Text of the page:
Transport ministers from the Group of Seven countries are expected to agree at their meeting in central Japan to set up a working panel tasked with creating global safety regulations for commercializing and promoting self-driving cars, a draft declaration of their summit showed Thursday.
The envisaged accord at their three-day meeting in Karuizawa, Nagano Prefecture, from Sept. 23, comes amid intense competition among automakers and information technology companies worldwide over self-driving cars.
In the draft declaration, the G-7 ministers pledge to cooperate and exercise their leadership, reflecting the advanced economies’ hope that regulations set by the governments would give clear guidelines for manufacturers on how to ensure safety for self-driving cars.
Autonomous driving, which frees drivers from controlling a vehicle, involves artificial intelligence technology in grasping the surrounding traffic situation.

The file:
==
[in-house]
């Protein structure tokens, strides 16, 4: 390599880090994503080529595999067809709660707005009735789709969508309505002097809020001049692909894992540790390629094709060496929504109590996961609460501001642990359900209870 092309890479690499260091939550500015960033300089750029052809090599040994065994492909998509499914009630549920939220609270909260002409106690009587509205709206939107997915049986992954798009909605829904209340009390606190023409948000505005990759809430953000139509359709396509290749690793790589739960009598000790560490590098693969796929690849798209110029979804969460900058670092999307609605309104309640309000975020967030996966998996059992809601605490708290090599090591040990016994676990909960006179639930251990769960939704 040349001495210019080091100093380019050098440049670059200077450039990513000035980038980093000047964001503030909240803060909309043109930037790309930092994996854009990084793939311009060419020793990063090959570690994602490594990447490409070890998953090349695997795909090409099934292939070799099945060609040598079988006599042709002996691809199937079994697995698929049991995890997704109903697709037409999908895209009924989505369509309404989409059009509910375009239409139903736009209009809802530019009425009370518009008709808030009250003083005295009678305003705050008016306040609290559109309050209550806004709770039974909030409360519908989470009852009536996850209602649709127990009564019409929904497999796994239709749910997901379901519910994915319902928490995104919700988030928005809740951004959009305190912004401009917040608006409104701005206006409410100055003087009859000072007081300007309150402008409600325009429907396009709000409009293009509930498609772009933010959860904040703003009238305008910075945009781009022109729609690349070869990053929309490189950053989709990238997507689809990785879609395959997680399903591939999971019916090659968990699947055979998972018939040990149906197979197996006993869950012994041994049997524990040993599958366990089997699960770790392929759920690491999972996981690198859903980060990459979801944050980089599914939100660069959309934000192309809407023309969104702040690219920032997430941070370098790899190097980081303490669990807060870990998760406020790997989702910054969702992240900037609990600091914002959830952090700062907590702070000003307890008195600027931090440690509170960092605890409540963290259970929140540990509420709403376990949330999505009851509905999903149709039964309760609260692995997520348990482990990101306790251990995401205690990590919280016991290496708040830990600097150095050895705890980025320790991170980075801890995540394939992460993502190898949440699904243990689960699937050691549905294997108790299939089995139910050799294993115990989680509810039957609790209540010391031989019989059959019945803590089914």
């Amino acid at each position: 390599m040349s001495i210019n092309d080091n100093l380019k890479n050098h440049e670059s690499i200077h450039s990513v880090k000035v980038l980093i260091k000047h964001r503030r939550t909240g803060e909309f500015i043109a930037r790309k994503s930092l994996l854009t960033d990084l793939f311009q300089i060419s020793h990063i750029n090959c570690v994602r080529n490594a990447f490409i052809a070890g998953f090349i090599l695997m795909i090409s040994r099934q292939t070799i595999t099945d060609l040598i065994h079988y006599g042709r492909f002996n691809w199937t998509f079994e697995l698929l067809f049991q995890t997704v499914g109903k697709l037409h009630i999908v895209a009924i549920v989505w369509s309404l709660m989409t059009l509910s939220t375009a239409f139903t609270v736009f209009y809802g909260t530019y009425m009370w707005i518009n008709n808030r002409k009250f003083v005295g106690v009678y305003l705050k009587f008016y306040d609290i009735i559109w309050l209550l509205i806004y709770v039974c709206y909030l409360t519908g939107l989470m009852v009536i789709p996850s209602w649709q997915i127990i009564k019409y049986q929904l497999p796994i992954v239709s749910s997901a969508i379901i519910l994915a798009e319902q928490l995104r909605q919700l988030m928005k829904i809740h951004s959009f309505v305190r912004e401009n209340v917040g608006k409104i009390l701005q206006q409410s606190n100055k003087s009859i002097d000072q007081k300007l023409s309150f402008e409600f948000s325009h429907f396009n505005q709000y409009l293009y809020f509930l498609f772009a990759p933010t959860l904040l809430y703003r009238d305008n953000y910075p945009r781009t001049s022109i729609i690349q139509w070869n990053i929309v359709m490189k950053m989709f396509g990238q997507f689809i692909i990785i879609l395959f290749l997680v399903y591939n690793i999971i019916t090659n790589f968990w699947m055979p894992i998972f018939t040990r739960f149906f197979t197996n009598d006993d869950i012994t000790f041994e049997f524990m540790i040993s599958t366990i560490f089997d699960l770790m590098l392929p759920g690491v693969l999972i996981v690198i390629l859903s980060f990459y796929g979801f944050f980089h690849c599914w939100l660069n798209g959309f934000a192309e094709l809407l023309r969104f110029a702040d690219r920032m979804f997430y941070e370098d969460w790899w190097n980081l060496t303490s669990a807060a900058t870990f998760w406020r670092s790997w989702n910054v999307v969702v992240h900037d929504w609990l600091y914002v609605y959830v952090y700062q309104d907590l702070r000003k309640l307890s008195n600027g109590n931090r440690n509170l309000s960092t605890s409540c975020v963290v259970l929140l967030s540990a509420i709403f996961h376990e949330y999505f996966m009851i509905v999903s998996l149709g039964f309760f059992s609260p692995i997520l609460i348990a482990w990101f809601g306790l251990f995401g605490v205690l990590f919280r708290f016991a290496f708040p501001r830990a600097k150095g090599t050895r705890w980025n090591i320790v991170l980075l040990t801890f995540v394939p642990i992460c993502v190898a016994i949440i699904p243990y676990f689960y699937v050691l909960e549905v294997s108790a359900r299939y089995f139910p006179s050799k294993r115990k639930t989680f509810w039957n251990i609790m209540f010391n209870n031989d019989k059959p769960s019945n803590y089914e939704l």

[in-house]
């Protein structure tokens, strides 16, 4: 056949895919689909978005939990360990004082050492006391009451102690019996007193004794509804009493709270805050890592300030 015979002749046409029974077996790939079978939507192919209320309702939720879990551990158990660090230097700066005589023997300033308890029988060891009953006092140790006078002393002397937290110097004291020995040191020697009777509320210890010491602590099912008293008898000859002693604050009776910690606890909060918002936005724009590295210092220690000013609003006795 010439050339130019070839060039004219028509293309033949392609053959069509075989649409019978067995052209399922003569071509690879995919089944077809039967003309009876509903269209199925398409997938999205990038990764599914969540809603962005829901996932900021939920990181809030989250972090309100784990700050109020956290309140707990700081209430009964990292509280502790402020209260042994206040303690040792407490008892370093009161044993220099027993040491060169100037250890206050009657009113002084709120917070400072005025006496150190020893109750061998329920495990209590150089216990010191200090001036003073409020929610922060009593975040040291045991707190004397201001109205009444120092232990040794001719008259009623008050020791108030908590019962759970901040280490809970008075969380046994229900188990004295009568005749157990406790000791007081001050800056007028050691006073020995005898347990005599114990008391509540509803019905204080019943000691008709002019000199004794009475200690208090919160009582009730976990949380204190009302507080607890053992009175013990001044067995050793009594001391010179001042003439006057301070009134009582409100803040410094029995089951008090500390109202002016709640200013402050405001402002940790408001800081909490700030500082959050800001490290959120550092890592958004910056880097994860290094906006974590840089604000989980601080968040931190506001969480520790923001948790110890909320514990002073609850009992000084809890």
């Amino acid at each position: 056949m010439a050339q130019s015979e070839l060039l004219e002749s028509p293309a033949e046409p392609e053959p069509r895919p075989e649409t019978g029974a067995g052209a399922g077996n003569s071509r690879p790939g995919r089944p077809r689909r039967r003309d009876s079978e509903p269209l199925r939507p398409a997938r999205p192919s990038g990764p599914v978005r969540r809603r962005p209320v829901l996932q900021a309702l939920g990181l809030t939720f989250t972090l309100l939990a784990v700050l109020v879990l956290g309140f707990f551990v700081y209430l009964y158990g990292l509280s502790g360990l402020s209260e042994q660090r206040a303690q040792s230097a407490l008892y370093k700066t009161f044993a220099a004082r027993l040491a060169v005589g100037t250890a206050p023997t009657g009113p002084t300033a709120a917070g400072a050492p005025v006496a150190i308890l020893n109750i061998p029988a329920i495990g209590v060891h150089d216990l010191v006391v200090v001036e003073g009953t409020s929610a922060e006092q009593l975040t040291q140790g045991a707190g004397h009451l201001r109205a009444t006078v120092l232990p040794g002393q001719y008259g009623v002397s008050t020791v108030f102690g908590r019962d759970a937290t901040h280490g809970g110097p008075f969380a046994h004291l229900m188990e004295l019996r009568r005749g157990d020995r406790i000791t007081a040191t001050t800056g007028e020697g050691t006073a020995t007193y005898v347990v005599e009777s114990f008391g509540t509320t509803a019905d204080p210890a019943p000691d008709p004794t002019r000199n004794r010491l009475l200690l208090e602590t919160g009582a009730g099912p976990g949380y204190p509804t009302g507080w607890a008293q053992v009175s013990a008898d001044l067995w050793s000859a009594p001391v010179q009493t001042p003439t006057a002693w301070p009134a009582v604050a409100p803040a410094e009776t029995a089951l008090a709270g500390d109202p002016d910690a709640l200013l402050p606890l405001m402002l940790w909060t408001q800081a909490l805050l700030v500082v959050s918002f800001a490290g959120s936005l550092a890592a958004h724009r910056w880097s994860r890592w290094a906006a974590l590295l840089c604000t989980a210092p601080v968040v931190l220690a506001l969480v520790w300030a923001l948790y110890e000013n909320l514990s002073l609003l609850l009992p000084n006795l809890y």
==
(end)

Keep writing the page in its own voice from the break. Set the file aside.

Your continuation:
The draft says commercializing self-driving will help prevent traffic accidents, ease traffic jams and reduce the burden on drivers. Other benefits include helping the elderly and disabled people, and improving road access in less-populated areas.
The draft also says the G-7 countries will cooperate in the process of drawing up U.N. guidelines on self-driving cars.
The United Nations is debating global safety guidelines for self-driving cars to prevent cyberattacks on the network systems used in self-driving cars.
The G-7 ministers plan to issue the declaration and a separate communique on measures to deal with aging transport infrastructure, both on Sept. 24.
A draft on the latter paper calls for the need to utilize private-sector funds to develop and introduce new technologies for more durable infrastructure.
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